posted by matteo on Apr 7, 2005 - 24 comments

Crop circles, minus the crops.

Sand circles. A group called Phidelity has been making sand art on the beaches of California with some string, a couple of rakes, and a trowel. Check out photos, and a time lapse video [.mov] of the team at work. Just make sure you check the tides before you start working. [via]
posted by monju_bosatsu on Mar 20, 2005 - 12 comments

sigalert.com

never get stuck on the 405 again? serving los angeles, san diego, san bernadino and riverside counties along with san francisco and miscellaneous cities throughout california, sigalert.com will give you up to the minute traffic information on almost any freeway in california, including average speeds, closed roads, detailed info re: traffic accidents, etc.
(if you're living in LA county, the only con is that it doesn't have information on the canyons...)
posted by mgkaelen on Mar 12, 2005 - 24 comments

Tax by the mile?

Tax by the mile ? California lawmakers are considering this to make up for the loss of gas sales tax... due to the efficiency of hybrid automobiles.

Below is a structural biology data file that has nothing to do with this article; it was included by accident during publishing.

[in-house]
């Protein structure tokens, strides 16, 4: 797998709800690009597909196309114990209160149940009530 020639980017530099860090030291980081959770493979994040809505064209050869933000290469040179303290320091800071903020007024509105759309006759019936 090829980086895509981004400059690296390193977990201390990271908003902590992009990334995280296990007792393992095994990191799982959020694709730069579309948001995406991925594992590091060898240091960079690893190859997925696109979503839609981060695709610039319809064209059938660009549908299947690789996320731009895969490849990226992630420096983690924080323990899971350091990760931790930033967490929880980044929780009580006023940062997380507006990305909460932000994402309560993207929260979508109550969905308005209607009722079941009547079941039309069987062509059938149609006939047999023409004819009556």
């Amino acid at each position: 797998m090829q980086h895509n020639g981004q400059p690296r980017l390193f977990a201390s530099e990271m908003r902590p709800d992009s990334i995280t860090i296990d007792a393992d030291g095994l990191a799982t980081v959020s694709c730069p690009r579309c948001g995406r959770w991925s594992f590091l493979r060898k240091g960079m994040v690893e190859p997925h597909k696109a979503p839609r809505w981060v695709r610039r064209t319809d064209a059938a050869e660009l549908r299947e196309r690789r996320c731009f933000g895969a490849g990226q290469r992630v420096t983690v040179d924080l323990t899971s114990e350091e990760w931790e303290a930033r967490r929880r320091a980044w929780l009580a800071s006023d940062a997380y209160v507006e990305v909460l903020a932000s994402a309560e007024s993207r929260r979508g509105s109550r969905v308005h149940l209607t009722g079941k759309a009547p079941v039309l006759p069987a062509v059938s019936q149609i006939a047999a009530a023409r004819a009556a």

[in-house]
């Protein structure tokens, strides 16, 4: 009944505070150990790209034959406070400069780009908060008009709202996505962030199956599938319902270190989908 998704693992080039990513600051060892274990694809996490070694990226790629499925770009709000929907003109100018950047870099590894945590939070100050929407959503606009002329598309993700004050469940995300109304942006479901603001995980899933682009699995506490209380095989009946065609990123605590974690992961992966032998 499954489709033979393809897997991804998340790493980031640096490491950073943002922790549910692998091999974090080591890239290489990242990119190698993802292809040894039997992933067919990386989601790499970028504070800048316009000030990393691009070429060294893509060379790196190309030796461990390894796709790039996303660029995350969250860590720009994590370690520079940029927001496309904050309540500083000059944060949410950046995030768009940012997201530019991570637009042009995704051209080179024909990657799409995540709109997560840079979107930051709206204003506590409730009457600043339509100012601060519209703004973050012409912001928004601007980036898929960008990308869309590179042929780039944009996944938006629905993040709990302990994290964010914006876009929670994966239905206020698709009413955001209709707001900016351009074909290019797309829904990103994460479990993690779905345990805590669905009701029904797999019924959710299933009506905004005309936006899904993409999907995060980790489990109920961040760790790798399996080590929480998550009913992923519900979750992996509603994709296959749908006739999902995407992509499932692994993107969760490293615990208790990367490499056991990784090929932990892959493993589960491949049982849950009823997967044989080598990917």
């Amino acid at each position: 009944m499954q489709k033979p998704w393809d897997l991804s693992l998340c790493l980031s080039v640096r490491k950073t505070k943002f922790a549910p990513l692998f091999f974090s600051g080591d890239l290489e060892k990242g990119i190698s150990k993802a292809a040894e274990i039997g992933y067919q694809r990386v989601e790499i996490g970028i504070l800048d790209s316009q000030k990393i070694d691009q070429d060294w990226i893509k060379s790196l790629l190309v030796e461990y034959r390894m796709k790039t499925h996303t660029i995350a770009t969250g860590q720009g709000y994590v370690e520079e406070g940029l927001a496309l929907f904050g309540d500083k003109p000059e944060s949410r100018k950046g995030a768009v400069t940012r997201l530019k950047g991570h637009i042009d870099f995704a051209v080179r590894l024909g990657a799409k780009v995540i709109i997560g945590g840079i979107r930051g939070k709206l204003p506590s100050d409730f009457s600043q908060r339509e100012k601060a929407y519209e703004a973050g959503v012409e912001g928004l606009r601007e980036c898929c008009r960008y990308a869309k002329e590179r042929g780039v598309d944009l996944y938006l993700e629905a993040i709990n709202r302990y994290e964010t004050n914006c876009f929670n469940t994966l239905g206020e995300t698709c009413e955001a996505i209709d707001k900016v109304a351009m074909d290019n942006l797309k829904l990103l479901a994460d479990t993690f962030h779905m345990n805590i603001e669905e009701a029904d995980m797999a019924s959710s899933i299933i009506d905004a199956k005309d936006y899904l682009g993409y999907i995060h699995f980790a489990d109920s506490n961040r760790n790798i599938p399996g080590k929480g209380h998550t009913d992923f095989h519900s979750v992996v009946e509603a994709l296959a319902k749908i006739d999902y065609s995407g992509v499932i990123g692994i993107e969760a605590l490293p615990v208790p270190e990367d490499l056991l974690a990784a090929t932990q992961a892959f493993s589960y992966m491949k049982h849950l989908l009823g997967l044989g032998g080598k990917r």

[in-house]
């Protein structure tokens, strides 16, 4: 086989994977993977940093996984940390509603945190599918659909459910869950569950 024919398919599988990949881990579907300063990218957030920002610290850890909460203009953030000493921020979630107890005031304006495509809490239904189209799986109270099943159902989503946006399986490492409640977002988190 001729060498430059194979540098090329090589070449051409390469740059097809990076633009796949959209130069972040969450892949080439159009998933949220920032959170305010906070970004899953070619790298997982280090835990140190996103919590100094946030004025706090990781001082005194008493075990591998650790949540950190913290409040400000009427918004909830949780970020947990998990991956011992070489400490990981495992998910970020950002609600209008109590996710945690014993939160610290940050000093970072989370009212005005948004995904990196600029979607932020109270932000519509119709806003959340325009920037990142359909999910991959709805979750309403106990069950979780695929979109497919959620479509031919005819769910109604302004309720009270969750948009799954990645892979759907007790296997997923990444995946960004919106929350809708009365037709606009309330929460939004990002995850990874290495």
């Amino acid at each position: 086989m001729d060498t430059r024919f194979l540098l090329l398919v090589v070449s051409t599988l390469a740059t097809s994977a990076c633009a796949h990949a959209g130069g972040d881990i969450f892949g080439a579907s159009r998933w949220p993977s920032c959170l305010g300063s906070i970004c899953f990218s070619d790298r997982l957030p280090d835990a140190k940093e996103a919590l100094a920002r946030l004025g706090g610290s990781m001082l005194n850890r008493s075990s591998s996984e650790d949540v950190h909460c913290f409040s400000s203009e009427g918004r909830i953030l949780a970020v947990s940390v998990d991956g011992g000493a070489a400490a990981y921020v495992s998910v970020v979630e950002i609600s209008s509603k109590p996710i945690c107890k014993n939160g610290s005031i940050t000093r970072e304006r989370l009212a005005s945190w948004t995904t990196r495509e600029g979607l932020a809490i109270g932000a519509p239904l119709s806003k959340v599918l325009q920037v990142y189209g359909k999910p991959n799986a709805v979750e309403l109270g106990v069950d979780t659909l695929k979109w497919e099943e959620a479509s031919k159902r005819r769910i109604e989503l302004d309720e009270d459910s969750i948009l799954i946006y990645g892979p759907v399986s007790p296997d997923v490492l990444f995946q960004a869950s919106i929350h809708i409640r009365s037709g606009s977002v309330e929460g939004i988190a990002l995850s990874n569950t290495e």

posted by lobstah on Feb 15, 2005 - 34 comments

"I'd rather play a maid than be one"

Call her Madame. Among the old-timers, the story went like this: a woman known to everyone as Madame came to California from Kentucky with her children and her husband. But once they were in the Gold Rush State, her husband left her. Desperate to find work, she introduced herself to a movie director named D. W. Griffith. He not only cast her in his movie, but the two became friends for life. And with this woman, called Madame Sul-Te-Wan, what we now call Black Hollywood began -- as a new book by historian Donald Bogle explains. (more inside)
posted by matteo on Feb 7, 2005 - 6 comments

Almost there

Quicktime virtual reality panoramas of thousands of picturesque places in the Western United States and Canada. Feast your eyes on The Grand Canyon, Death Valley, Yosemite, Mossbrae Falls, Monument Valley, a Ghost Town, the Cascades, Palm Canyon, Joshua Tree, Las Vegas, Redwood Forests, poppy fields, palm groves, and Bumpass Hell. (via Highways West) (previous Mefi appearance)